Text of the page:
This sad story was a familiar one, retold many times; indeed, she never got over it. What I was astonished to learn is that, before their change of heart, her parents did consent, and for about twenty minutes she lived the dream: she got to take a flying lesson. “There really wasn’t anything to it,” she reported in a letter home. At a maximum speed of 80 miles an hour, the flight would have taken her several hundred feet above the ground, just enough to taste the possibilities. “The instructor let me fly it alone a lot and I learned how to turn and go up and down and even how to land,” she wrote. “It was really a lot of fun.”
Forty years later, the Challenger must have looked like another grand chance.
* * *
The traces my mother left behind fill in many particulars of how she lived. More than that, I’ve come to realize, they offer a blueprint of how to live.
Judging by how well I remembered the startling revelation of her interest in space travel, I must have skipped a few lessons. By 1986 I was finding my way as a Washington lawyer, always working too hard, self-absorbed in my Beltway world. We wrote often during those Reagan years, madly exchanging newspaper clippings that exposed the latest outrage against women or common sense. We were each other’s best friend. But, in retrospect, I wonder if we didn’t sometimes talk past each other.
We knew we differed on one crucial topic. Proud as she was of my achievements, she longed for me to return to Texas. She was a fanatical Texan, a “professional Texan” as my husband would say, which she suspected was an insult (it was not). Her heart belonged to East Texas, with its piney woods and distinctly Southern traditions. But she fell for the whole enchilada, the Texas that the rest of the country recognizes. This is the land of “cowboys, Indians, Texas Rangers, mustangs, humble Mexicans, ranch life, and buried treasure”—a world largely invented by J. Frank Dobie, as writer and critic James Ward Lee wryly notes. But no matter. She had her own horse by the time she was eleven.
My feelings were more complicated. Texas was my home, but I’d never bought the mythology, and by the time I’d finished law school I’d become pretty discouraged about the career prospects. During my summer as a law clerk in Dallas, one lawyer helpfully offered this tip: “Women don’t do well in the courtroom here—except in domestic relations cases.” No workplace was free of sexism, I knew, but I’d encountered nothing as bald as that in Washington.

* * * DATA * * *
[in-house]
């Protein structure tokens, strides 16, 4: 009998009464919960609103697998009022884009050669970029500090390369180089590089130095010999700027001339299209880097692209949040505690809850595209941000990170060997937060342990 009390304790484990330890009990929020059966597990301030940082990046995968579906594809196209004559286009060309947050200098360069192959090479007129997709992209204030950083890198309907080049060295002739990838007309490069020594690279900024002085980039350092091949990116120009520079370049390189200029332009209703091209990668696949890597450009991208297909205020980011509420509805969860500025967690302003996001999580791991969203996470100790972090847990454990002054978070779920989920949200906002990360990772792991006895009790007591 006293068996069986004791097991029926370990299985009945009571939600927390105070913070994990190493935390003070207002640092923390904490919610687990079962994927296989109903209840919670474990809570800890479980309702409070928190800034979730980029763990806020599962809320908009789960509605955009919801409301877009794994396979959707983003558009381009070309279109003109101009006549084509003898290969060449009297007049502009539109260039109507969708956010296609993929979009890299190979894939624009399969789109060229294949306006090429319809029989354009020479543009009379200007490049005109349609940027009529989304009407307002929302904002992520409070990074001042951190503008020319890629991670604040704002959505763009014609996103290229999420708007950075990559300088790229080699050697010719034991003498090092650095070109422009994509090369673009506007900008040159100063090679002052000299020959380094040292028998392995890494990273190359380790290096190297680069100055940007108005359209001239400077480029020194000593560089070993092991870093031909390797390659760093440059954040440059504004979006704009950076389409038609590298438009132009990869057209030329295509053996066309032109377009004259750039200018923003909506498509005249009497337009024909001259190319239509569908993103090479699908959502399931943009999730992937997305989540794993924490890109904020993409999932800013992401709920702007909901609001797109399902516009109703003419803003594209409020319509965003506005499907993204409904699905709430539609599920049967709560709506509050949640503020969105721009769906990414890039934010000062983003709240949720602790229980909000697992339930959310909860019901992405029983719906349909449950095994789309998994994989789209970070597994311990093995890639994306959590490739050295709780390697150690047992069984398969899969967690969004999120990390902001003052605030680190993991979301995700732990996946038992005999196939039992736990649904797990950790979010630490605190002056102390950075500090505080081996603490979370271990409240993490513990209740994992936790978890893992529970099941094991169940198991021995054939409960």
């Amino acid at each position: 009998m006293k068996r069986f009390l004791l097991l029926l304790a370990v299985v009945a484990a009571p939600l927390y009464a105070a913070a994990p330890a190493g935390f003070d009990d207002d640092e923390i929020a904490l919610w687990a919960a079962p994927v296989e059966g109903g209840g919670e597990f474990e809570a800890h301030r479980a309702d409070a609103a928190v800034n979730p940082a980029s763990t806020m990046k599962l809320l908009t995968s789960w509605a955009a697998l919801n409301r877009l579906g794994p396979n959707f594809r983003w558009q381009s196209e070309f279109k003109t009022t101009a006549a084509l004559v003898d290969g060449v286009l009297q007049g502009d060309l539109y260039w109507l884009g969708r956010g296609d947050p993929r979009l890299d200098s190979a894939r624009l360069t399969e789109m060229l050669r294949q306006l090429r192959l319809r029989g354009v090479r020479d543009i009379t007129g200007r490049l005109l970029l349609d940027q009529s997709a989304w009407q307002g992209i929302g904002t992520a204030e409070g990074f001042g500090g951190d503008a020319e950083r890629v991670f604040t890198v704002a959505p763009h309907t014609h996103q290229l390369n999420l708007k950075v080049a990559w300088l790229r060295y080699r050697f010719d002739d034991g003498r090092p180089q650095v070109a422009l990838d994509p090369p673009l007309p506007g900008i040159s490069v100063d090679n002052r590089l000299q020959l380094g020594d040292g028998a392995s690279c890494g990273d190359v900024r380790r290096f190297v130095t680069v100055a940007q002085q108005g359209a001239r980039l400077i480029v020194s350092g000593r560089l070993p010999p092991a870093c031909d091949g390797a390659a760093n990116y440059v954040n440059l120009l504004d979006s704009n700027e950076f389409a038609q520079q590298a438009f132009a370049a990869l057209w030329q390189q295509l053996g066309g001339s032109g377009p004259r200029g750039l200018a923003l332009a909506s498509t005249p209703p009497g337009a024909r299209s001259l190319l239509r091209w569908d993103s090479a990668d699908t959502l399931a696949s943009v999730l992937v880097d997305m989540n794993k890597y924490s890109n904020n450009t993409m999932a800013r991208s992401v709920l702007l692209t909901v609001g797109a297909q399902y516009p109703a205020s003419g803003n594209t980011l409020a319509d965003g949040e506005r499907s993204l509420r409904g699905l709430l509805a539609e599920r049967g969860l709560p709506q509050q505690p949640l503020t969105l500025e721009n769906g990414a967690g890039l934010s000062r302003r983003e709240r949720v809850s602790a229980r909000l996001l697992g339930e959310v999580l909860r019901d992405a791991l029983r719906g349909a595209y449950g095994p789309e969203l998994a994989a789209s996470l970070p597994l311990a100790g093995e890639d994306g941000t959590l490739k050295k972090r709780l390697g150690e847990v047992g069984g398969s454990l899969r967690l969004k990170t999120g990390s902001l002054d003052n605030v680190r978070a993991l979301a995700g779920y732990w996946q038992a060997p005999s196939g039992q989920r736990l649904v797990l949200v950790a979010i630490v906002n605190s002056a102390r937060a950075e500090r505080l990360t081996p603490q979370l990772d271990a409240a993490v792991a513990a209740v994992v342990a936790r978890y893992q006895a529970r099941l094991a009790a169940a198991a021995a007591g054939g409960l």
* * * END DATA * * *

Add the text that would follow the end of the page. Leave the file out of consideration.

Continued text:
As my mother became more interested in the Texas literary scene, her letters shared news of emerging critical conversations. She sent me a talk by Celia Morris, a keynote address given at the Texas Women Scholars conference held in Austin in 1986. Ironically, what I found in those pages managed to seal the case against ever returning to Texas. Though that photocopy is long lost, what it said to me has been etched in my memory for thirty years. Now that I’ve tracked it down again, my eyes go straight to this passage, and the same sinking feeling returns:
Our state is known to the world, and, I fancy, often to itself, primarily by the things men do outdoors—by wars in its early days, gradually by cattle, subsequently by oil, and now by football. Its mythos is overwhelmingly masculine. Although one of my contemporaries wrote of herself as profoundly shaped by the strong women stretching back in her family, she, her sister, and daughter agreed that they had always felt somewhat cheated, or at least left out, “because we had no real feel for the Texas that everyone else seems to have: the land, cowboys, oil wells, cattle, Indians. . . . None of us feels at all affected by having lived among these legends, neither infused with them nor sentimental about them. Not much interested and not affected.”
If that’s how it is, I remember thinking, I’m not much interested. No real feel for it. I’m sorry.
But I didn’t entirely grasp Morris’s point. I don’t think I ever got past that stinging indictment. Had I followed her argument through, I would have found that she had some advice for Texas women. Read widely in the works of other women, she suggests. Read the novels of Shelby Hearon and Beverly Lowry. Read Jacquelyn Dowd Hall’s important study Revolt Against Chivalry, the story of Texas suffragist and anti-lynching advocate Jessie Daniel Ames. Read beyond Texas, for “women writers outside our tradition can also help us feel what life inside may have been.” Her reading list includes Rosellen Brown, Alice Walker, and Lee Smith.